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The theoretical school of feminist anthropology was established in the 1970s. The feminist anthropologists have changed male-centered assumptions within anthropology and have studied women’s statuses and roles in societies. This school was developing over time, which can be divided into three periods: the 1970s, the 1980s, and from the late 1980s to the present. “When feminist anthropology emerged in the 1970s, the theoretical school revealed that women and gender relationships were significant topics of social life. They claimed that past anthropologists did not fully explore human culture because they omitted these gender issues.”(McGee and Warms, 2004). Feminist anthropologists showed that scholars had neglected women’s roles in human evolution by focusing on men rather than women. The most sufficient contribution during this period was the increased awareness of women within anthropological analysis and theories. Furthermore, in 1980s, feminist anthropology moved to cross-cultural investigation of women’s role in society and gender issues. They proved that the definition of gender changes historically and cross-culturally. For instance, they presented cross-cultural analysis on differences of women’s status, roles, and power. Talking about these issues we should mention names of Sally Slocum and Eleanor Leacock, who contributed to investigation of these problems.

“In the late 1980s feminist anthropologists began to attack the notion which existed until the mid-1980, according to which women were considered as a homogenous group where they share a subordinate position under men. They argued that the feminist movement of the 1970s and 1980s was led by middle class scholars and that the movement failed to consider a variety of divisions within women.”(McGee and Warms, 2004). These feminist anthropologists showed that wealthy women’s social position and attitudes support social systems that oppress poor women, especially non-white women. One of the anthropologists, Ann L. Stoler, examined European colonialism in Asia and revealed that European women contributed to the colonialism by enforcing racial segregation.

The new stream started in the late 1980s led to a greater multicultural focus in the 1990s and the preset. Some feminist anthropologists question the objectivity of science and argue that anthropologists are not the only interpreters of culture. Feminist anthropologists encourage women of different nationalities and races to write about their culture, and point out the importance of taking their voices into account. Moreover, some anthropologists adopted non-traditional forms of anthropological writing, such as poetry and fiction.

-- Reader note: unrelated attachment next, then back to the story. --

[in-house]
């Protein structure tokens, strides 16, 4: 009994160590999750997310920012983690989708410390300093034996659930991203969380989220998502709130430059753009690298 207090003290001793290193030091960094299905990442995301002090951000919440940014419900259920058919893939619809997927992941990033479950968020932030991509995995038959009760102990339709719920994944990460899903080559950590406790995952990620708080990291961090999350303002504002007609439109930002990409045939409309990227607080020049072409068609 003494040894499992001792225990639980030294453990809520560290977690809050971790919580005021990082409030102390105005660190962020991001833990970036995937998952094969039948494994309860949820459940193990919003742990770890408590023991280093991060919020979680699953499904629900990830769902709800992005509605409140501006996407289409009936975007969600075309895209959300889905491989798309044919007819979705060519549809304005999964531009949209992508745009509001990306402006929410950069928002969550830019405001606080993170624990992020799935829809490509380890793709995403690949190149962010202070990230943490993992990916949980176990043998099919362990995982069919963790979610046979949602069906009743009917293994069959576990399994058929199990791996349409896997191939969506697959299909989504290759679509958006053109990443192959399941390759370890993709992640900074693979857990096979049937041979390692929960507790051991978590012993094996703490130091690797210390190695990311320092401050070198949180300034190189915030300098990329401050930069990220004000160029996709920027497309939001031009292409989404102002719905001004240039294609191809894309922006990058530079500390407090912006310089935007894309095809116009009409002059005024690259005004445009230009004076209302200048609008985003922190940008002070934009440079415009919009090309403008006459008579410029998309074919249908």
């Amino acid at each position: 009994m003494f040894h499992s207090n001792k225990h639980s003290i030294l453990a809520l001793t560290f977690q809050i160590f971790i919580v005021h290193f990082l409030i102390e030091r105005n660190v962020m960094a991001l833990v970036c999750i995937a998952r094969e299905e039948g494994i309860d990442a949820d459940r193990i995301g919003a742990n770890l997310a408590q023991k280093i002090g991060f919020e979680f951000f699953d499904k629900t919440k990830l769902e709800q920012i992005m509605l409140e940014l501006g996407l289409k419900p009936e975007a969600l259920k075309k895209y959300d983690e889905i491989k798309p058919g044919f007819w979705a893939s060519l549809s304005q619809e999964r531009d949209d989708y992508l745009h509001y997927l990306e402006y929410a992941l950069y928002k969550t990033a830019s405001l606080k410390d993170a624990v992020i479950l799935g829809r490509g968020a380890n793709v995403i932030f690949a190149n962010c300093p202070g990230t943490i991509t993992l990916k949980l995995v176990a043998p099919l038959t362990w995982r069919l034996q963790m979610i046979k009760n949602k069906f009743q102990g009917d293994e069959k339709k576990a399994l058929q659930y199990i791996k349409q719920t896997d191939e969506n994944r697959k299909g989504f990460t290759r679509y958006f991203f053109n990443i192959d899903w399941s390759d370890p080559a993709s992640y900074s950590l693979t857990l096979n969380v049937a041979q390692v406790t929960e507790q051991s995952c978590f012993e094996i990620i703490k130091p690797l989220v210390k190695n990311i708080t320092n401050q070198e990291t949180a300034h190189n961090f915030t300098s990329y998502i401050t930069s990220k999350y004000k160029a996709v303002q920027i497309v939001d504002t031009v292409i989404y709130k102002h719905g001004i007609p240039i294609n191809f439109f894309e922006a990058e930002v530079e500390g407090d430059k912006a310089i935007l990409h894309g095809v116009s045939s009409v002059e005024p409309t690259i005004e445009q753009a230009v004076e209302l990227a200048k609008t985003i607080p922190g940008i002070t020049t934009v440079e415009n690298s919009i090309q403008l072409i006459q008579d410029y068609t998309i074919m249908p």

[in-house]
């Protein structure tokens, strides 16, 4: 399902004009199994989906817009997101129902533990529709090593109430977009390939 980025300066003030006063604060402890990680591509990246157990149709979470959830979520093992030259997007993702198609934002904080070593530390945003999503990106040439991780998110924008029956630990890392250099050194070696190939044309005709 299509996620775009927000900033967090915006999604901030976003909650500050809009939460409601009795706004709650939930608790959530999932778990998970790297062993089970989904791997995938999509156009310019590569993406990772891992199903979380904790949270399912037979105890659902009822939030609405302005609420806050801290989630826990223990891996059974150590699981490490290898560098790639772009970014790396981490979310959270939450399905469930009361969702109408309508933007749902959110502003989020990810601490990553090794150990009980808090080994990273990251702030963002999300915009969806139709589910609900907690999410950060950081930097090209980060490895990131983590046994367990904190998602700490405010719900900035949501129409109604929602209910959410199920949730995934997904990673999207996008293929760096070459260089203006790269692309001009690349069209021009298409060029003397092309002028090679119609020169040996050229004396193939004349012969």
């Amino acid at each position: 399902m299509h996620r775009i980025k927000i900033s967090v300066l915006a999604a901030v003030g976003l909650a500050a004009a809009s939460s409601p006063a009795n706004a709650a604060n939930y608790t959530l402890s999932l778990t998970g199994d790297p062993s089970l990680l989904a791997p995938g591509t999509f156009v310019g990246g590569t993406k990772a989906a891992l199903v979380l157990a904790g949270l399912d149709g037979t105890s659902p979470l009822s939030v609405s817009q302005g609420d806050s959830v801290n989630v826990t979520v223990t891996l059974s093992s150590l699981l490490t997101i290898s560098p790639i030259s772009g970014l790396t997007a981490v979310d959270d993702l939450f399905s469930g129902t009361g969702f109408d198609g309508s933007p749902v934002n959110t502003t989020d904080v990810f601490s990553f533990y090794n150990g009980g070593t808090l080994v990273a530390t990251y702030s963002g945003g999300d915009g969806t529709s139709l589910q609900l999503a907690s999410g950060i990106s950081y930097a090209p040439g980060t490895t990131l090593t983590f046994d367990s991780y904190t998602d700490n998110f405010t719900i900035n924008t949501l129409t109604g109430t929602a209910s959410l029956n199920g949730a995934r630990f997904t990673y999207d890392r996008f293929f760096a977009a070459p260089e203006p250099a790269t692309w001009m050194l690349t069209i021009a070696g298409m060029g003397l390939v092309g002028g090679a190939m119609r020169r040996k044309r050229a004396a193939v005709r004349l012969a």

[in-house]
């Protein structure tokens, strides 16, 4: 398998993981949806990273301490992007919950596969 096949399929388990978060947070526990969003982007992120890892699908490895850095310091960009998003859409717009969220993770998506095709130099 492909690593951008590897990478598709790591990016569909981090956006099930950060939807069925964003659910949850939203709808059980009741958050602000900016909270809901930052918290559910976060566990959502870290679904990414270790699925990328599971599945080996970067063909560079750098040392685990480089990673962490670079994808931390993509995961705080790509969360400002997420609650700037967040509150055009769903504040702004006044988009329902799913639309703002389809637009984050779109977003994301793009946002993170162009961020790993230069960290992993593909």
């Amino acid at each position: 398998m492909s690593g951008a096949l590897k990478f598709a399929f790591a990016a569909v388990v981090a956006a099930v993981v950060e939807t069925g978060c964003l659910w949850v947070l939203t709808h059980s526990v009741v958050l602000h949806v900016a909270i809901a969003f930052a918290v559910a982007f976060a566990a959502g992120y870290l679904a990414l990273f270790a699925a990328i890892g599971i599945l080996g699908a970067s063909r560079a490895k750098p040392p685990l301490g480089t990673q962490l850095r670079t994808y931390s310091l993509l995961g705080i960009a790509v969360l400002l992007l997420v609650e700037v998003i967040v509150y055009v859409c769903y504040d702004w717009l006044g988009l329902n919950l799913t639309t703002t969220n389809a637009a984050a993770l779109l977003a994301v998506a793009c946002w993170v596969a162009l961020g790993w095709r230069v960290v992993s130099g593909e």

Nowadays, feminist anthropologists are not only concerned about the issue of gender asymmetry. They have begun to explore the importance of female activities, such as ” foraging, parenting, and sexual selection in our reconstructions of human history” ( Mc Gee and Warms, 1996). They focused on more particularistic and historically grounded studies that place gender at the center of analysis. ” Issues significant to women of color, lesbians, and Third World people are now recognized and incorporated into the scholarship produced by feminist anthropologists (Lamphere, 1996). Some scholars who follow materialistic perspective focus on gender as related to class, the social relations of power, and changes in models of production. The other scholars, who focus on social construction of the gender, concentrate on motherhood and marriage. Contemporary feminist anthropologists have shown that gender is an important analytical concept.

Gender is term that came into popular use in the early 1980s, and was used to refer to both the male and female, the cultural construction of these categories, and the relations between them.

Leading figures who contributed to the development of the feminist anthropology discipline are: Margaret Mead( “Male and Female” 1949), Sherry Ortner, Ruth Benedict, Michelle Rosaldo ( ” Women, Culture and Society” 1974).

Basically, feminist anthropology is focused on analysis and development of theory to explain the subordination of women, which seemed to be universal and cross-cultural. Marxist theory was actual for feminist anthropologists in the 1970s because ” the Marxist model explains that the subordination of women in capitalist societies, both in terms of their productive role, as well as their value as unpaid or underpaid labor, arises from historical trends predating capitalism itself ( Rubin, 1975).